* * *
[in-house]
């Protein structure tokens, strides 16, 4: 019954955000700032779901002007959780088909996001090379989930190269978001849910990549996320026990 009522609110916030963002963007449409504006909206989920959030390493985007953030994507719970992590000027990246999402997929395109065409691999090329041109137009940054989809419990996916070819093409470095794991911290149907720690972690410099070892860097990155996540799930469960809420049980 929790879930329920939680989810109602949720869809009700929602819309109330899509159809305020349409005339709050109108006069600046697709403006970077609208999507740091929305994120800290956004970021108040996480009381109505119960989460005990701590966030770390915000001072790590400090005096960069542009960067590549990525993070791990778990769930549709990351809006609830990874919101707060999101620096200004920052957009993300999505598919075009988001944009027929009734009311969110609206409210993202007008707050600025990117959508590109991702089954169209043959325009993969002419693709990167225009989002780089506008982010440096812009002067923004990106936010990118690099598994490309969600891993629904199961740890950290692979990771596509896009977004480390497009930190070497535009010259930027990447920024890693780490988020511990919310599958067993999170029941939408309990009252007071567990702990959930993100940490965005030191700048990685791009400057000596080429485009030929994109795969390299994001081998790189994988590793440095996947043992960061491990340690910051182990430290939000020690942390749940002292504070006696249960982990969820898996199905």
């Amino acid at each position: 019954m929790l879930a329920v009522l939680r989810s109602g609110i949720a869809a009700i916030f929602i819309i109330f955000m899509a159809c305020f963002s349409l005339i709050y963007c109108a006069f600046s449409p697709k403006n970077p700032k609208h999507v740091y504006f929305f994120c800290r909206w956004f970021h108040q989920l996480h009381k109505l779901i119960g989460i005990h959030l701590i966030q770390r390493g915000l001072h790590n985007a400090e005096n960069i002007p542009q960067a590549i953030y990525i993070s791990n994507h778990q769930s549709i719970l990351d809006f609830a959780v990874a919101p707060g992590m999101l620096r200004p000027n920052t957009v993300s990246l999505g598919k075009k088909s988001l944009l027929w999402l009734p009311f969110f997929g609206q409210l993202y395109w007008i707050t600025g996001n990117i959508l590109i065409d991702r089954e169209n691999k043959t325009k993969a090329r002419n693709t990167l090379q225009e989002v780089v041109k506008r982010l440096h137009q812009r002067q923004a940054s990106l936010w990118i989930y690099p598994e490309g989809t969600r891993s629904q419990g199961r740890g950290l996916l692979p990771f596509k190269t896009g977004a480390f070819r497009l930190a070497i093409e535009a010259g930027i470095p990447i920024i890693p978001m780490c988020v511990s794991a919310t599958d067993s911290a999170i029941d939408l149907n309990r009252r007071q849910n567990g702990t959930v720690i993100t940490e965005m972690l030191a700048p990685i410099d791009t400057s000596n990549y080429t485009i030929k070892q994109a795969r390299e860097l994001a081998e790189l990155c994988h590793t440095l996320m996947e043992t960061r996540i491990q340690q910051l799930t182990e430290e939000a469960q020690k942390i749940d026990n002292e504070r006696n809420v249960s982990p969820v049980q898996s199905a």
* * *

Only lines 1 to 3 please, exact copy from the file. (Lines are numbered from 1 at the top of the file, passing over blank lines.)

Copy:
[in-house]
């Protein structure tokens, strides 16, 4: 019954955000700032779901002007959780088909996001090379989930190269978001849910990549996320026990 009522609110916030963002963007449409504006909206989920959030390493985007953030994507719970992590000027990246999402997929395109065409691999090329041109137009940054989809419990996916070819093409470095794991911290149907720690972690410099070892860097990155996540799930469960809420049980 929790879930329920939680989810109602949720869809009700929602819309109330899509159809305020349409005339709050109108006069600046697709403006970077609208999507740091929305994120800290956004970021108040996480009381109505119960989460005990701590966030770390915000001072790590400090005096960069542009960067590549990525993070791990778990769930549709990351809006609830990874919101707060999101620096200004920052957009993300999505598919075009988001944009027929009734009311969110609206409210993202007008707050600025990117959508590109991702089954169209043959325009993969002419693709990167225009989002780089506008982010440096812009002067923004990106936010990118690099598994490309969600891993629904199961740890950290692979990771596509896009977004480390497009930190070497535009010259930027990447920024890693780490988020511990919310599958067993999170029941939408309990009252007071567990702990959930993100940490965005030191700048990685791009400057000596080429485009030929994109795969390299994001081998790189994988590793440095996947043992960061491990340690910051182990430290939000020690942390749940002292504070006696249960982990969820898996199905």
């Amino acid at each position: 019954m929790l879930a329920v009522l939680r989810s109602g609110i949720a869809a009700i916030f929602i819309i109330f955000m899509a159809c305020f963002s349409l005339i709050y963007c109108a006069f600046s449409p697709k403006n970077p700032k609208h999507v740091y504006f929305f994120c800290r909206w956004f970021h108040q989920l996480h009381k109505l779901i119960g989460i005990h959030l701590i966030q770390r390493g915000l001072h790590n985007a400090e005096n960069i002007p542009q960067a590549i953030y990525i993070s791990n994507h778990q769930s549709i719970l990351d809006f609830a959780v990874a919101p707060g992590m999101l620096r200004p000027n920052t957009v993300s990246l999505g598919k075009k088909s988001l944009l027929w999402l009734p009311f969110f997929g609206q409210l993202y395109w007008i707050t600025g996001n990117i959508l590109i065409d991702r089954e169209n691999k043959t325009k993969a090329r002419n693709t990167l090379q225009e989002v780089v041109k506008r982010l440096h137009q812009r002067q923004a940054s990106l936010w990118i989930y690099p598994e490309g989809t969600r891993s629904q419990g199961r740890g950290l996916l692979p990771f596509k190269t896009g977004a480390f070819r497009l930190a070497i093409e535009a010259g930027i470095p990447i920024i890693p978001m780490c988020v511990s794991a919310t599958d067993s911290a999170i029941d939408l149907n309990r009252r007071q849910n567990g702990t959930v720690i993100t940490e965005m972690l030191a700048p990685i410099d791009t400057s000596n990549y080429t485009i030929k070892q994109a795969r390299e860097l994001a081998e790189l990155c994988h590793t440095l996320m996947e043992t960061r996540i491990q340690q910051l799930t182990e430290e939000a469960q020690k942390i749940d026990n002292e504070r006696n809420v249960s982990p969820v049980q898996s199905a």